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‘We have a silent COVID-19 epidemic emerging right now in K-12 schools': Doctor

Associate Dean for Global Health at University of Alabama at Birmingham Dr. Michael Saag joins Yahoo Finance’s Zack Guzman to discuss the state of the country as schools struggle to open due to COVID-19.

Video Transcript

ZACK GUZMAN: Shifting back to the pandemic at hand, as that has been the driving force of this recovery for quite some time, interesting to see the case count here across the globe continue to tick higher. When we track that, some worrying numbers here, just to show you in terms of where we go from here. And that has a lot of medical experts concerned that we could see lockdown measures here in the US come back.

We're already seeing that play out in Israel. But overall, more than 30 million cases of the coronavirus have been reported worldwide as of yesterday. And in short order here in the US, the death tally count here could surpass 200,000, perhaps even this weekend. So here to discuss all of the updates on the coronavirus front with us is Dr. Michael Saag, Associate Dean for Global Health at the University of Alabama at Birmingham.

And Dr. Saag, good to be chatting with you again here. And one of the key things that we've been watching have been recently, over the last couple of weeks here, you tracked the case counts trending in the opposite direction. We'd seen those come down across the nation, now seemingly rising every day.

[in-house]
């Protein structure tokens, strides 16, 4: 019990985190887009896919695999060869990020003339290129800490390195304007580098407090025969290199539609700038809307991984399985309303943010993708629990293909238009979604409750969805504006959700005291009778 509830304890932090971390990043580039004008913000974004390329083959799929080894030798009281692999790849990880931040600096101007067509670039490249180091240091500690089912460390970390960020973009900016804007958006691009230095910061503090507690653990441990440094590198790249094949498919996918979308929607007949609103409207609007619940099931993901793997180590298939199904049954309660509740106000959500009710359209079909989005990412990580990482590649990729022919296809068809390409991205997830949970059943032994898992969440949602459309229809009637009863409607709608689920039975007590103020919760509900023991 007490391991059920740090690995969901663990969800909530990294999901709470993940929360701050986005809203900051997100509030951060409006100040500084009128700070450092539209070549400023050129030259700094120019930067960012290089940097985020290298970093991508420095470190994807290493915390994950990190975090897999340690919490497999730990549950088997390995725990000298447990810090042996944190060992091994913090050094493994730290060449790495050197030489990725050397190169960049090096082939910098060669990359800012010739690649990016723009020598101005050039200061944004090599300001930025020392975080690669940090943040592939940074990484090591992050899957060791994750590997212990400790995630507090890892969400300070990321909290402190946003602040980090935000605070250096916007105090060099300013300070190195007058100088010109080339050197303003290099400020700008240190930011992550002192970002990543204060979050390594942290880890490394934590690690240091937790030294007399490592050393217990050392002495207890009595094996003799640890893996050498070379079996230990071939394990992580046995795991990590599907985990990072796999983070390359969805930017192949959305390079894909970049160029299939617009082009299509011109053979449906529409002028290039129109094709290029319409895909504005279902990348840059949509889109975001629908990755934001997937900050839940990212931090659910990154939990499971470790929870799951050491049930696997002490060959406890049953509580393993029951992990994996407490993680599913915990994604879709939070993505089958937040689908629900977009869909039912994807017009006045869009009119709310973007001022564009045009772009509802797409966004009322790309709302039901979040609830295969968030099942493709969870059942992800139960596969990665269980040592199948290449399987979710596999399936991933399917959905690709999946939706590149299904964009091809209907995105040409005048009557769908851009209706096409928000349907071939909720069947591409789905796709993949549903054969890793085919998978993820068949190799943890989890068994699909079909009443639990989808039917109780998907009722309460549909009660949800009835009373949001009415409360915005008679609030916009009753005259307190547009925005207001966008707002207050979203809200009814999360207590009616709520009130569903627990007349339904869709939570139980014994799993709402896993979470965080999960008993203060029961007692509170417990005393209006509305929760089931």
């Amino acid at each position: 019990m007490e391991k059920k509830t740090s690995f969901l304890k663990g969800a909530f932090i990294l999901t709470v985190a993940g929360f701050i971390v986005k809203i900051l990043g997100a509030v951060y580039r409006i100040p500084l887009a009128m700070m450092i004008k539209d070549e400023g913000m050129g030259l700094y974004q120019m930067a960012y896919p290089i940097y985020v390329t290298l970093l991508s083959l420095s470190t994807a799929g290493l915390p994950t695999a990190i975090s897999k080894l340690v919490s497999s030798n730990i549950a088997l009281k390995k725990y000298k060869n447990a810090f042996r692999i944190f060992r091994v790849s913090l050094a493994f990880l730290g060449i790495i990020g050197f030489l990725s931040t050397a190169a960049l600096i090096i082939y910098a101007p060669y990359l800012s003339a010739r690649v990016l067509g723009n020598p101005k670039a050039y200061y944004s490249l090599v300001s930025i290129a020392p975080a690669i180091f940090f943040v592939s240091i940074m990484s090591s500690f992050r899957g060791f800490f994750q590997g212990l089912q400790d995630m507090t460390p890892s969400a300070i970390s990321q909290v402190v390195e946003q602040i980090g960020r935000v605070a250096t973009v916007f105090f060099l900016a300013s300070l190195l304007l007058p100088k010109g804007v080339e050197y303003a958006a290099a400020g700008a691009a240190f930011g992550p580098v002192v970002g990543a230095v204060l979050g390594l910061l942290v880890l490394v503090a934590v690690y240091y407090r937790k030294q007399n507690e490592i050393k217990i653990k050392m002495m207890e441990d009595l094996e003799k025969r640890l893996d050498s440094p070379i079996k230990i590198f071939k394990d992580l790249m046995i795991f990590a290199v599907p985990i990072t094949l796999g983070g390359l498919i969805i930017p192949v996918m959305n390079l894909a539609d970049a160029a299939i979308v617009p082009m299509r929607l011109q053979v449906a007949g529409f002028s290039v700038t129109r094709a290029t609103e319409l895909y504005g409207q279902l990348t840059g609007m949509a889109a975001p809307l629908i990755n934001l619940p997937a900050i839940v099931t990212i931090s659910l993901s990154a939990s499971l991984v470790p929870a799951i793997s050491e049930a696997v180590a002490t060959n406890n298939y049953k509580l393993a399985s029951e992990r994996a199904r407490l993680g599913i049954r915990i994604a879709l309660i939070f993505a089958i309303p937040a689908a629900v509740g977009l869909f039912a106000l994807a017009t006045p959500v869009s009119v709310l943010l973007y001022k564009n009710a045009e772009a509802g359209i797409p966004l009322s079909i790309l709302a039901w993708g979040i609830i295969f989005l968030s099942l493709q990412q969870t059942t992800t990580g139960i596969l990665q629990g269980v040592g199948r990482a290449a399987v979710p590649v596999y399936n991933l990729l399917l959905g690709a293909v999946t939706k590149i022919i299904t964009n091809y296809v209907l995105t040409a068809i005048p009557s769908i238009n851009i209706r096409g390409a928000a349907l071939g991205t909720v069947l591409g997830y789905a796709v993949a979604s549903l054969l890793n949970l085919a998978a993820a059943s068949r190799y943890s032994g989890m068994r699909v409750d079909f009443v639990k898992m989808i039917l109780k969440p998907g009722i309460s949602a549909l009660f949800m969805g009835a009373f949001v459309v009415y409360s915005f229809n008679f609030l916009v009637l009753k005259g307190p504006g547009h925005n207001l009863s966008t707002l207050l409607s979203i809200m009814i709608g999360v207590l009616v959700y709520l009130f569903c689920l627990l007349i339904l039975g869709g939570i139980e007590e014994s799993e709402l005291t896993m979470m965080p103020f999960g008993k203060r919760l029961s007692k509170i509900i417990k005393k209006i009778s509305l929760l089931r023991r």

And I wonder how much of that you think might be tied back to the reopening of schools and some of the risks there that the CDC has admitted come from transmission of kids back to adults, whether it's in the classroom and then bringing that back home.

MICHAEL SAAG: That is the key thing, Zack. I believe that we're having a silent epidemic merging right now within the K through 12 schools. On college campuses, we saw hotspots emerge. But we knew it because we were testing. And at the University of Alabama at Auburn in my neck of the woods, they had big spikes towards the end of August.

But they're getting under control. Because they know who's infected. They can quarantine. And the students have paid attention now. But in K through 12, we're not doing that. And it's exactly as you just said, the students could be transmitting. In fact, I would almost bet that it's transmitting. And what I think's going to happen over the next four weeks is we're going to see the numbers increase.

And the thing to watch is the percent positives. So right now in Alabama, we're at about 16% to 17% positive tests. New York, for example, is less than 1%. So now extrapolate, we're going to see that happen. It's going to be, I'm afraid, our October surprise. That what we're going to have is an explosive number of adults showing up, because they picked it up from the kids who have been back in school. And I'm very worried about that right now.

ZACK GUZMAN: I mean, there's that concern. There's also the concern when we talk about positivity rates. I would highlight Florida as one of the states we're watching here as well. Because they reported a new low in positive COVID-19 test rates here. They haven't seen that 5% level since back in early June. And now they're there.

I mean, that's where they've been. Their rates been under 5% for seven consecutive days. So on that front, it's also a state that's reopened bars. We saw that happen in 50% capacity. Again, they've done that before and then saw an uptick. So based on where that positivity rate is now, as they reopen bars, that would be another thing to watch here. How concerned are you about that?

MICHAEL SAAG: Well, I'm concerned very much about bars reopening. Because there's no way to make a bar safe. You're by definition have your mask down. By definition, you're drinking and talking. It's a social environment. And people are typically packed together. I think what Florida, for example, and New York had in common is they experienced a crisis, New York back in April, Florida back in July and August. And that got everyone's attention.